Healthy hotels in the age of COVID-19

hotel door

China’s hospitality sector looks to the Internet of Things to help it recover.

The impact of COVID-19 has made consumers rethink what they are looking for in a hotel. Establishments that were once thought of as places of safety, comfort, and luxury might now be seen as potential health hazards.

The global travel industry has been disrupted by a dramatic drop in hotel occupancy rates due to bans and tight restrictions.

The slowdown has hit China’s hotels hard. Before the outbreak, they had experienced a boom in holiday travel thanks to rising standards of living and disposable incomes. The number of hotel rooms in China doubled from 2 million in 2015 to 4 million in 2019.

The pandemic abruptly changed all that. And while it is probably safe to nothing will ever be quite the same again, China’s hotel industry is working its way back to recovery and is embracing smart new health-focused technologies to help get it there.

“The importance of health and wellness has been raised to unprecedented heights by this novel coronavirus outbreak,” says a spokesman from People’s Health, one of China’s best-known health information websites.

New experiences for hotel guests

This concern has inadvertently created a space for the Internet of Things (IoT) and big data to bring about a transformation in the hospitality sector.

language translation alarm clock

Imagine the next time you check into a hotel room. Instead of an alarm clock on the bedside table is a sleek electronic box with an integrated touch screen interface. (See image left).

The interface gives you control over all the standard hotel devices; TV, lights, thermostat — plus some surprising new features.

These include sleep and air-quality monitors and even an anti-epidemic “Air Safety Guard” that kills bacteria and viruses with ultraviolet rays.

The box is the DuotelCube, an all-in-one IoT device from Chinese company, Duotel.

Duotel and People’s Health have launched an initiative known as “PeopleZhu” to improve the safety of hotels and restore consumers’ confidence in the industry. The program has already been successfully implemented at several Chinese hotels, like Mehood Hotel, New Century Hotels & Resorts, and Youxi Movie Hotel.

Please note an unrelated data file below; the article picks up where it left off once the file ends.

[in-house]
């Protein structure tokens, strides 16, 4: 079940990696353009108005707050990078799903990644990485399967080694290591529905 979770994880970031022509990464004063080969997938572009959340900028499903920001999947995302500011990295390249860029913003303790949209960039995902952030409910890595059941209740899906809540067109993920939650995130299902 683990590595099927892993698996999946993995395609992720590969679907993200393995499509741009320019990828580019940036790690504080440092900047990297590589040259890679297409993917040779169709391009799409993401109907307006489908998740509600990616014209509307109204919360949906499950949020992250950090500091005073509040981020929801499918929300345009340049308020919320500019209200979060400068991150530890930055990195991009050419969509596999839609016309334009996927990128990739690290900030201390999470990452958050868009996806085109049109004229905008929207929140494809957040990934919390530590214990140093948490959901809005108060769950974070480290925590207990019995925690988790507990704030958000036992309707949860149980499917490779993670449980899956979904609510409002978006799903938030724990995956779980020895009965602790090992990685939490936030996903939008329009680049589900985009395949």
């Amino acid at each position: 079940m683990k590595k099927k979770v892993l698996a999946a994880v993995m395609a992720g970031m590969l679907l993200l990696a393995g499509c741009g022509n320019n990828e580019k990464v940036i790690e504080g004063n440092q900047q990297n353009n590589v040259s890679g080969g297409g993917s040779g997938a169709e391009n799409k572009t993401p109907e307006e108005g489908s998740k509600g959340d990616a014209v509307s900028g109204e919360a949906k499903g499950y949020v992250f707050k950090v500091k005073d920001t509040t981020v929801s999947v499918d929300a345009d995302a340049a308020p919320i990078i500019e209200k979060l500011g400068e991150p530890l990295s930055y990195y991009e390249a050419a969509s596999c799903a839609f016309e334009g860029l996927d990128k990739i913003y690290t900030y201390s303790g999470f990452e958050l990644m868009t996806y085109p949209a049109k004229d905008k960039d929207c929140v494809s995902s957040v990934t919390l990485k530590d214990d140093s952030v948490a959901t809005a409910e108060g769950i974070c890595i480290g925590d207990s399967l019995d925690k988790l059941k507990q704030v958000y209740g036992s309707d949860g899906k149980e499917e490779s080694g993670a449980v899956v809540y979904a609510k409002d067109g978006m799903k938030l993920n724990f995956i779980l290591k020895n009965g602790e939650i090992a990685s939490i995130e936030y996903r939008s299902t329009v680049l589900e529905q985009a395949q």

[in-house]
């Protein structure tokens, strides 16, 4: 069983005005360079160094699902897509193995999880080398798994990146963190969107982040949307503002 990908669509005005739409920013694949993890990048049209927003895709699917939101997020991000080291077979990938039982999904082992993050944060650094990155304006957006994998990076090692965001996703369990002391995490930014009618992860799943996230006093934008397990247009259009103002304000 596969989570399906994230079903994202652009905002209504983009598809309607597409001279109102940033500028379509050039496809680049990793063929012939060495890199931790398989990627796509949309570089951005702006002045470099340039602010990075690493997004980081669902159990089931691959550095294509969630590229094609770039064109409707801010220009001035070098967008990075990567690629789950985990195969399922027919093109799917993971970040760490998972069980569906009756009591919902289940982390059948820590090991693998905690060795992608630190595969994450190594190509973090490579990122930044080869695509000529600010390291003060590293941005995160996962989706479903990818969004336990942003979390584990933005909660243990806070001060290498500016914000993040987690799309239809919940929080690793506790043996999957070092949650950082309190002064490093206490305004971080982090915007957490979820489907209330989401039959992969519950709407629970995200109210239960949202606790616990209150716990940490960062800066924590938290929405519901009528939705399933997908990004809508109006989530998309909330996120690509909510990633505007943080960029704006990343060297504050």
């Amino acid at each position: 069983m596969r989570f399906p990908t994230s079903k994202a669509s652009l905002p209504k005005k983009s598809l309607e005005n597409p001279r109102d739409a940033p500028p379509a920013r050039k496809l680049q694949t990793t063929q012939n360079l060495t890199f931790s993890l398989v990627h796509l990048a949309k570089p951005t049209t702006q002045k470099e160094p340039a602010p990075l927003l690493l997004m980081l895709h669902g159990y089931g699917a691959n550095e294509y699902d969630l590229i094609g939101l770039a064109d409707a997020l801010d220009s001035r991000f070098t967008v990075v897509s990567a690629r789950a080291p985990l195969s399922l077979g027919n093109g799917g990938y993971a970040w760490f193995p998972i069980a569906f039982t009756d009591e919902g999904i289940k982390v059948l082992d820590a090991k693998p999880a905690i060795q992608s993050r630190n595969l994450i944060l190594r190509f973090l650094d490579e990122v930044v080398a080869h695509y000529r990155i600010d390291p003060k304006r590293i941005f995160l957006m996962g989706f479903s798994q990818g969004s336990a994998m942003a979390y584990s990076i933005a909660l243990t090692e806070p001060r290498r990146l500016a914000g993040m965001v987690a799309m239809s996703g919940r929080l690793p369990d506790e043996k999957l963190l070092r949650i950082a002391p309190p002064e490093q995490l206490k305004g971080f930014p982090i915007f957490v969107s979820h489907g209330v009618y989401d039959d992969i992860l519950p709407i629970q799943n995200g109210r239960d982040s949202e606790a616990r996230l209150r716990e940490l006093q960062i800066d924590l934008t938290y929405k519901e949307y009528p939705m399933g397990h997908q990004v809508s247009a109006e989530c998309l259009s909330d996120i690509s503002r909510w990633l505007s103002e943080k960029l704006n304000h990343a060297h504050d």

“Smart” hotels for good health

Because the DuotelCube works with the Internet of Things (IoT), it allows guests to interact with the hotel staff through the box. Room service, payments, even language translation can be accommodated via DuotelCube, minimizing face-to-face contact.

Duotel’s line of plug and play wireless devices also let hotels upgrade to smart hotels quickly and easily, without the need for expensive renovations.

At the heart of this digital revolution lies the successful partnership forged between Duotel and Microsoft.

“Microsoft Intelligent Cloud Azure has a very clear advantage in terms of global business deployment and service support capabilities,” says a spokesman from Duotel. “Technologies such as Microsoft’s powerful Azure IoT Hub and Azure IoT Central enable us to quickly build a complete and stable smart IoT platform.”

Building on Microsoft’s powerful Azure Smart Cloud Service, Duotel has gained an industry-leading edge and achieved outstanding market performance in technological sectors — including blockchain, edge computing, digital twins, smart translation, and natural language processing (NLP).

Looking ahead, Duotel is working together with partners like People’s Health to create smarter and safer health-oriented hotel solutions. These will empower the hotel industry to pursue new business models that are focused on smart health and promote healthy travel.


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